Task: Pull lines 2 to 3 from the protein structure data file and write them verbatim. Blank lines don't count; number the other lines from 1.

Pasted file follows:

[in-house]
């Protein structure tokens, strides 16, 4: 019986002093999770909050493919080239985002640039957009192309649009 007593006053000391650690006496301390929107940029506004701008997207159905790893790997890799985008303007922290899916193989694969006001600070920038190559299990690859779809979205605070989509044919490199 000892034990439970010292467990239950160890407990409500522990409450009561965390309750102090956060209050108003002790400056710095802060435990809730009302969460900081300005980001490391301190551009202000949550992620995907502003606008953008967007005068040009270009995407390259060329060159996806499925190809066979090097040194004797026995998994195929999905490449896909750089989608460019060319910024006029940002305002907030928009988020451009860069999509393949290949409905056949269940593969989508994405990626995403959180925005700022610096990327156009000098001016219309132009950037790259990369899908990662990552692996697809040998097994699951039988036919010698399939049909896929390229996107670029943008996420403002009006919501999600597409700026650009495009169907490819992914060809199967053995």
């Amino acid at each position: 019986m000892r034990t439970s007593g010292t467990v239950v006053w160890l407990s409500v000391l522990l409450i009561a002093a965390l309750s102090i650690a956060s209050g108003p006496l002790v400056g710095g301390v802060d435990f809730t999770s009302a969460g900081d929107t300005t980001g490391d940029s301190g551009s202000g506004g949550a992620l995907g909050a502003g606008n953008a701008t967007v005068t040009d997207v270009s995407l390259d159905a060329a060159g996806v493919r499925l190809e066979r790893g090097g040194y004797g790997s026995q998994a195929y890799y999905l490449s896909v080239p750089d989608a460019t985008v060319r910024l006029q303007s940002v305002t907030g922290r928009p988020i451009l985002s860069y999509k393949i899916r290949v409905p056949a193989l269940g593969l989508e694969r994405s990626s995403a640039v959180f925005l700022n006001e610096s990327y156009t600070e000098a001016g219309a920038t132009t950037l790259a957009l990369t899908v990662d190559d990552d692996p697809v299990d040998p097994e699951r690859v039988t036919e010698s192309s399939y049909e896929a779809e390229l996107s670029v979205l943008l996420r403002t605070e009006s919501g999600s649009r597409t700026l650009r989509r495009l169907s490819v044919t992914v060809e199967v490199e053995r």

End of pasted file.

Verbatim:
């Protein structure tokens, strides 16, 4: 019986002093999770909050493919080239985002640039957009192309649009 007593006053000391650690006496301390929107940029506004701008997207159905790893790997890799985008303007922290899916193989694969006001600070920038190559299990690859779809979205605070989509044919490199 000892034990439970010292467990239950160890407990409500522990409450009561965390309750102090956060209050108003002790400056710095802060435990809730009302969460900081300005980001490391301190551009202000949550992620995907502003606008953008967007005068040009270009995407390259060329060159996806499925190809066979090097040194004797026995998994195929999905490449896909750089989608460019060319910024006029940002305002907030928009988020451009860069999509393949290949409905056949269940593969989508994405990626995403959180925005700022610096990327156009000098001016219309132009950037790259990369899908990662990552692996697809040998097994699951039988036919010698399939049909896929390229996107670029943008996420403002009006919501999600597409700026650009495009169907490819992914060809199967053995």
């Amino acid at each position: 019986m000892r034990t439970s007593g010292t467990v239950v006053w160890l407990s409500v000391l522990l409450i009561a002093a965390l309750s102090i650690a956060s209050g108003p006496l002790v400056g710095g301390v802060d435990f809730t999770s009302a969460g900081d929107t300005t980001g490391d940029s301190g551009s202000g506004g949550a992620l995907g909050a502003g606008n953008a701008t967007v005068t040009d997207v270009s995407l390259d159905a060329a060159g996806v493919r499925l190809e066979r790893g090097g040194y004797g790997s026995q998994a195929y890799y999905l490449s896909v080239p750089d989608a460019t985008v060319r910024l006029q303007s940002v305002t907030g922290r928009p988020i451009l985002s860069y999509k393949i899916r290949v409905p056949a193989l269940g593969l989508e694969r994405s990626s995403a640039v959180f925005l700022n006001e610096s990327y156009t600070e000098a001016g219309a920038t132009t950037l790259a957009l990369t899908v990662d190559d990552d692996p697809v299990d040998p097994e699951r690859v039988t036919e010698s192309s399939y049909e896929a779809e390229l996107s670029v979205l943008l996420r403002t605070e009006s919501g999600s649009r597409t700026l650009r989509r495009l169907s490819v044919t992914v060809e199967v490199e053995r």